A federal judge dismissed claims against the Dallas Cowboys in a lawsuit related to the Super Bowl XLV seating problems, The Dallas Morning News reported.
U.S. District Judge Barbara Lynn ruled that parts of the litigation can continue against the NFL.
The class-action suit was filed by fans affected by the problems with temporary seating at the 2011 game at Cowboys Stadium. More than 1,000 fans were affected, including about 475 who had no seat at all.
Cowboys spokesman Brett Daniels declined to comment when contacted by the newspaper, referring all questions to the NFL.
"The court's ruling threw out all claims brought on behalf of those fans who were eligible for the NFL's voluntary reimbursement offers except for a breach of contract claim," a statement the NFL released to the newspaper read. "We continue to believe that the offers made to these ticketholders meet or exceed what they could be entitled to under the law. In fact, the vast majority of these fans accepted the NFL's offers long ago."
The plaintiff's lead attorney, Michael Avenatti of Eagan Avenatti, LLP, focused on the fact the lawsuit would continue against the NFL instead of the Cowboys being dismissed from the claims.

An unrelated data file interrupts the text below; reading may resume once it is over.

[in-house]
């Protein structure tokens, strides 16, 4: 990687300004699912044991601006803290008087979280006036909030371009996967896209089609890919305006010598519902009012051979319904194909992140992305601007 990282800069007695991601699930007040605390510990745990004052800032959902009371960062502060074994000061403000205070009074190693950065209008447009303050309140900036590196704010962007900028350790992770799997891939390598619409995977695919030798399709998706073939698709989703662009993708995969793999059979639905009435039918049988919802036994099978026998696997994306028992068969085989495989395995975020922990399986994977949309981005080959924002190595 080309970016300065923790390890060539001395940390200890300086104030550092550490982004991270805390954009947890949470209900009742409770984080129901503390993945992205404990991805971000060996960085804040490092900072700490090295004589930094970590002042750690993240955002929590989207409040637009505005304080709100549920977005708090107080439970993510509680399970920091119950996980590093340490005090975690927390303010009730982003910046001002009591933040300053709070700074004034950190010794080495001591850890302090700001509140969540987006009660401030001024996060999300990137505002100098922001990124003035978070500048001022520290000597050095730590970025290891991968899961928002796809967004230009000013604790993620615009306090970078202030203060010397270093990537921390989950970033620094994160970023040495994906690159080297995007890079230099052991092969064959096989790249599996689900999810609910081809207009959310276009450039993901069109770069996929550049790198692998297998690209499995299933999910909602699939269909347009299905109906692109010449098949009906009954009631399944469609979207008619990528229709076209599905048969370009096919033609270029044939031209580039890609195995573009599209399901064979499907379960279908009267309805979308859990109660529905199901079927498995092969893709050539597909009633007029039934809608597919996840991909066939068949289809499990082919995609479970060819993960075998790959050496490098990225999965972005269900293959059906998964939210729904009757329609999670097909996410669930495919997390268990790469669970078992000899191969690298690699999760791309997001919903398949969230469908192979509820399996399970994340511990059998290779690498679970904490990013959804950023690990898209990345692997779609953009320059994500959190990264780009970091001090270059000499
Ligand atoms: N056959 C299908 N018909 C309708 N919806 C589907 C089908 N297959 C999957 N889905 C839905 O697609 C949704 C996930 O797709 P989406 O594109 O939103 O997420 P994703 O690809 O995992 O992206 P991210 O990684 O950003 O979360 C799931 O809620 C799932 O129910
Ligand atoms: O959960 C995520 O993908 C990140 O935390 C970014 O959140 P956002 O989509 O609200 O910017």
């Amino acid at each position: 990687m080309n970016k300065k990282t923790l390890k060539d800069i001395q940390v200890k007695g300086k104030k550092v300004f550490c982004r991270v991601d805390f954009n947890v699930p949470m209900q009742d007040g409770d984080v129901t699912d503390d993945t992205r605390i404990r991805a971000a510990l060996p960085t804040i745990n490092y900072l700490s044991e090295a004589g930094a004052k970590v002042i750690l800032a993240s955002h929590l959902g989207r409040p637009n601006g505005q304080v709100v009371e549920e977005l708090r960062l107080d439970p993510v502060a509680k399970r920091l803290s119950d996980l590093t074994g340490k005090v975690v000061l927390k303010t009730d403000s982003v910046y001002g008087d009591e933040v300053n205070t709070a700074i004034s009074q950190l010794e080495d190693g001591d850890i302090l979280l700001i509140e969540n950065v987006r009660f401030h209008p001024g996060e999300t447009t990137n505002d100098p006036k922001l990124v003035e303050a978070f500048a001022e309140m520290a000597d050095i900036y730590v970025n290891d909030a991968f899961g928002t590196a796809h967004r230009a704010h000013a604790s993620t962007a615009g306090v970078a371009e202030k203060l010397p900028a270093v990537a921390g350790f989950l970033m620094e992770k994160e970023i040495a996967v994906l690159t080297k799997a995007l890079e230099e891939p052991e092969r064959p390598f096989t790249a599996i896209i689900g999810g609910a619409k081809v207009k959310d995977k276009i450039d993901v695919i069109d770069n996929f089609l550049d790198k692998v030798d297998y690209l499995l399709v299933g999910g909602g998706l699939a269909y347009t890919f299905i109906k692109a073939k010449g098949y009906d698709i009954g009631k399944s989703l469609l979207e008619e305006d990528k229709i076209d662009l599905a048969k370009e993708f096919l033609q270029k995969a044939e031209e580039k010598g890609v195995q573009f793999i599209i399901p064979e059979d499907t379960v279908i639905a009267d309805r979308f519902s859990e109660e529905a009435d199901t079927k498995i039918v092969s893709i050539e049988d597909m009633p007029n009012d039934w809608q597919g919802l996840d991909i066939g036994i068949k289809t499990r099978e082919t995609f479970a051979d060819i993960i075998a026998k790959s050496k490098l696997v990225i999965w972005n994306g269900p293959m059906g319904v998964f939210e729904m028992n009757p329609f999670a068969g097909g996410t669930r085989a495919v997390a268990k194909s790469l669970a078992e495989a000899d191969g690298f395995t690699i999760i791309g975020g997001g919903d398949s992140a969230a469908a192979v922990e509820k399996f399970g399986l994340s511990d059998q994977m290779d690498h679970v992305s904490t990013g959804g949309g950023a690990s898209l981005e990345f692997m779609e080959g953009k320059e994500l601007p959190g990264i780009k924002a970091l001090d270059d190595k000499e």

"The court rejected the NFL's argument that there is no legitimate claim that the NFL committed fraud against any of its fans," Avenatti wrote in a statement, according to the newspaper. "We look forward to presenting extensive evidence of the NFL's fraud against its fans, and its breach of contract with the fans, to a jury. The law is clear, you cannot sell seats that do not exist nor can you defraud your fans by selling them first class seats when you know those seats are in reality located behind concrete pillars and posts."